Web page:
Pure dates – holidays, insurance coverage periods, etc – are the clearest example of dates that resist localization.
Here’s another example: what if I were to say that I think 4:30 is too early a time to get up in the morning? I’m talking about the canonical ideal of 4:30, and it would be inappropriate for that value to change onscreen if you were to change the timezone on your computer.
It’s not too difficult to store this canonical ideal in a data structure that resists localization:
> "Steve thinks 4:30 is too early" "Steve thinks 4:30 is too early" > moment.localizeThisSomehow("Steve thinks 4:30 is too early") Uncaught TypeError: moment.localizeThisSomehow is not a function
Here enters our old friend
string, which is the time-honored alternative for storing dates while avoiding UTC and time zone concerns. Not that strings are a perfect choice for representing “wall time”, especially if we have to run some date calculations down the road, such as determining the earliest too-early time among a group of people.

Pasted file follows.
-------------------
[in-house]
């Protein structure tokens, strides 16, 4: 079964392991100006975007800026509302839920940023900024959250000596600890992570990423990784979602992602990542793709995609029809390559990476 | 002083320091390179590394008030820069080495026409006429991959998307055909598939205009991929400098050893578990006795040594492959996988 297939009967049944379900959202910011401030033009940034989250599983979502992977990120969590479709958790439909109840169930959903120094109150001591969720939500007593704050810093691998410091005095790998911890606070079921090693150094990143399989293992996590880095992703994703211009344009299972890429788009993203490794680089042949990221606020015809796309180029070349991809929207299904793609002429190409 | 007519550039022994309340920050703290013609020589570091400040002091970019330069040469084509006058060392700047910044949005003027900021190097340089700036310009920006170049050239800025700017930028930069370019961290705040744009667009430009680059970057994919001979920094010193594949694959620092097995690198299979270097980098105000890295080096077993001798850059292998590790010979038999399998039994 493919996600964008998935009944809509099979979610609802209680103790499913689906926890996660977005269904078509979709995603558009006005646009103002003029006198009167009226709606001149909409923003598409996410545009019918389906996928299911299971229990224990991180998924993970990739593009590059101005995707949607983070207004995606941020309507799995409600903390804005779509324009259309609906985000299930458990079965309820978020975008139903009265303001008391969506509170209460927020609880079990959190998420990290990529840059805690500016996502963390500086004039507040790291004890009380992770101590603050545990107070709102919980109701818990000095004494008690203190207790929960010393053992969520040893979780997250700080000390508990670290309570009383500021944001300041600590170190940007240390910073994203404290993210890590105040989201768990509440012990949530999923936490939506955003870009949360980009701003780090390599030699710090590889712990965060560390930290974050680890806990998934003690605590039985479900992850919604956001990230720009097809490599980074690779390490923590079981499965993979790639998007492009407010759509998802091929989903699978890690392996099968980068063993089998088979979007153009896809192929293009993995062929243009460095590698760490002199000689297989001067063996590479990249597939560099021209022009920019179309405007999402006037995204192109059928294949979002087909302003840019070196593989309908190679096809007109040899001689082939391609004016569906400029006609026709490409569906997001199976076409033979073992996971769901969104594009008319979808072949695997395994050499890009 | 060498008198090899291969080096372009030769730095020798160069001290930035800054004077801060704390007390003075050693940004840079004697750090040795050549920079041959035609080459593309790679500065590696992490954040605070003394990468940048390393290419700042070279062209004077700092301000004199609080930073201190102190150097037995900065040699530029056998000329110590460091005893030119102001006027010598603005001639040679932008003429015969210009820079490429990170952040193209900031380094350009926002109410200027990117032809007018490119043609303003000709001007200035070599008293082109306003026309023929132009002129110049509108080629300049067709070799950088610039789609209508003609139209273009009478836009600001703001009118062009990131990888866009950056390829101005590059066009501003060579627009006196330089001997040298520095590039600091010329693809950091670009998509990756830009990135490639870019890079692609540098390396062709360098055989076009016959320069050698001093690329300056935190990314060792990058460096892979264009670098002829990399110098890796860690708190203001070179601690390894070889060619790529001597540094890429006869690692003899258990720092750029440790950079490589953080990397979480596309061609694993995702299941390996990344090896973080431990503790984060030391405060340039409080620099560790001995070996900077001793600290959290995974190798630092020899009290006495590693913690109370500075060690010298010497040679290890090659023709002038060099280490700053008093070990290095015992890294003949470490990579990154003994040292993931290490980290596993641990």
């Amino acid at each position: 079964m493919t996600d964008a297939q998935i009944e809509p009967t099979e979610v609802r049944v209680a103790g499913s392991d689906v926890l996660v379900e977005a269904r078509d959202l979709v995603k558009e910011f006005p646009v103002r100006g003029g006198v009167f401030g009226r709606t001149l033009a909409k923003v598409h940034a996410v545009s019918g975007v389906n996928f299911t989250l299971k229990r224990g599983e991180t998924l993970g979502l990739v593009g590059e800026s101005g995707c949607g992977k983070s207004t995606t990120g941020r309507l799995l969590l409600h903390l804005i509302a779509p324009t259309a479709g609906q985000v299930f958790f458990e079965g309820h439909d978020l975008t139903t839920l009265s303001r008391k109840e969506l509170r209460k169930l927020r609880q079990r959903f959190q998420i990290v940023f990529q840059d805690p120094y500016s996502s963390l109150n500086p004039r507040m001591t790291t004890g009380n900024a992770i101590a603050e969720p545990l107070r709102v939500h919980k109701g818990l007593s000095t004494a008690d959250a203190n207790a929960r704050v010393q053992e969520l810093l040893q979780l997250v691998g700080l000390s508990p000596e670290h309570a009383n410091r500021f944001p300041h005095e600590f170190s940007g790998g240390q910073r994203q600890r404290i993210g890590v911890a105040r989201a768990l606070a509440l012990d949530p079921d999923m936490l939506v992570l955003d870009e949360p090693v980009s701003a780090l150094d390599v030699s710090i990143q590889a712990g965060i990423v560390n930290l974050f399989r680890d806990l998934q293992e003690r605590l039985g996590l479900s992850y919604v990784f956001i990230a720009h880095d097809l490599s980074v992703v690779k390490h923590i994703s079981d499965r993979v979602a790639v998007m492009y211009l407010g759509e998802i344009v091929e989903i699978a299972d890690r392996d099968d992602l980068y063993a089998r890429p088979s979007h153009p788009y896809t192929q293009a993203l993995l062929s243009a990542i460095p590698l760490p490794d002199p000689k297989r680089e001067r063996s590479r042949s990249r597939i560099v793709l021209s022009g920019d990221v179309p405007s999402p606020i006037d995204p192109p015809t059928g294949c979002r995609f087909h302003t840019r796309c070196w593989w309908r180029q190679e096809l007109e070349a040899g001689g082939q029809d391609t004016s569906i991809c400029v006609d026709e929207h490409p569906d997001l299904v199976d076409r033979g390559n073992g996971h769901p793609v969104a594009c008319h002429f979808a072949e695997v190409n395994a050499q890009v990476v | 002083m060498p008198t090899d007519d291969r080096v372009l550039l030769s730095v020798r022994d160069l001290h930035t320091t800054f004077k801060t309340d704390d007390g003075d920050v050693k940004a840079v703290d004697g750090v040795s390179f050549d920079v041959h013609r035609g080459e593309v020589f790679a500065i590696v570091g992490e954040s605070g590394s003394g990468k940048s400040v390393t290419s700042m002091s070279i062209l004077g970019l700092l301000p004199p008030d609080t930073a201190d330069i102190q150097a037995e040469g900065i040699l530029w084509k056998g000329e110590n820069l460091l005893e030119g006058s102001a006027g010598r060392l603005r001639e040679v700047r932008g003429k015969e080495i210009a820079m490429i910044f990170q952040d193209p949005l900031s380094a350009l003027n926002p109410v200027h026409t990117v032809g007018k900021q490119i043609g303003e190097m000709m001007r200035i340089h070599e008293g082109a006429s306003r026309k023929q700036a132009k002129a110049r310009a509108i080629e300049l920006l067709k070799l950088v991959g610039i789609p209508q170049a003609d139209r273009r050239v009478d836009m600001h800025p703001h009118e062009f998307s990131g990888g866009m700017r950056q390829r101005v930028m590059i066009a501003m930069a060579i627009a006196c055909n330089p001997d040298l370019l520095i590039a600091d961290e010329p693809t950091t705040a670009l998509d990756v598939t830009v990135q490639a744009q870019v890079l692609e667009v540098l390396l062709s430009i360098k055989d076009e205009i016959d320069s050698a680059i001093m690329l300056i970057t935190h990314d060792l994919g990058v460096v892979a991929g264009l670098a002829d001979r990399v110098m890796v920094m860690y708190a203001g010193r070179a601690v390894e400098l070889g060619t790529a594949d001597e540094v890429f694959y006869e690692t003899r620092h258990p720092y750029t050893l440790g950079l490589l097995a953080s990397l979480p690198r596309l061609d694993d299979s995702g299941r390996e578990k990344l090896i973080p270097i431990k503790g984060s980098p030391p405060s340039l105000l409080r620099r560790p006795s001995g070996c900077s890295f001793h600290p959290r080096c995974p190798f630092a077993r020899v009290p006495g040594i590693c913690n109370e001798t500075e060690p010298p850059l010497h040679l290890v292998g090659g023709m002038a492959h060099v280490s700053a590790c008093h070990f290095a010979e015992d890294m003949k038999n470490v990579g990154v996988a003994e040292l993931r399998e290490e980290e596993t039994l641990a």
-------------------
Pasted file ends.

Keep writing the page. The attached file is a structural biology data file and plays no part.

console.log(new Date("2020-01-01").toString()); // -> Tue Dec 31 2019 19:00:00 GMT-0500 (Eastern Standard Time) console.log(format(new Date("2020-01-01"), "MMMM do yyyy")); // -> December 31st 2019 // moment magically fixes this problem for you console.log(moment("2020-01-01").format("MMMM Do YYYY")); // -> January 1st 2020 // ... unless you invoke with a date and not a string console.log(moment(new Date("2020-01-01")).format("MMMM Do YYYY")); // -> December 31st 2019
What’s going on here?
console.log(new Date("2020-01-01").toISOString()); // -> 2020-01-01T00:00:00.000Z console.log(new Date("2020-01-01").toString()); // -> Tue Dec 31 2019 19:00:00 GMT-0500 (Eastern Standard Time)
Most databases have a rich set of alternatives for storing dates: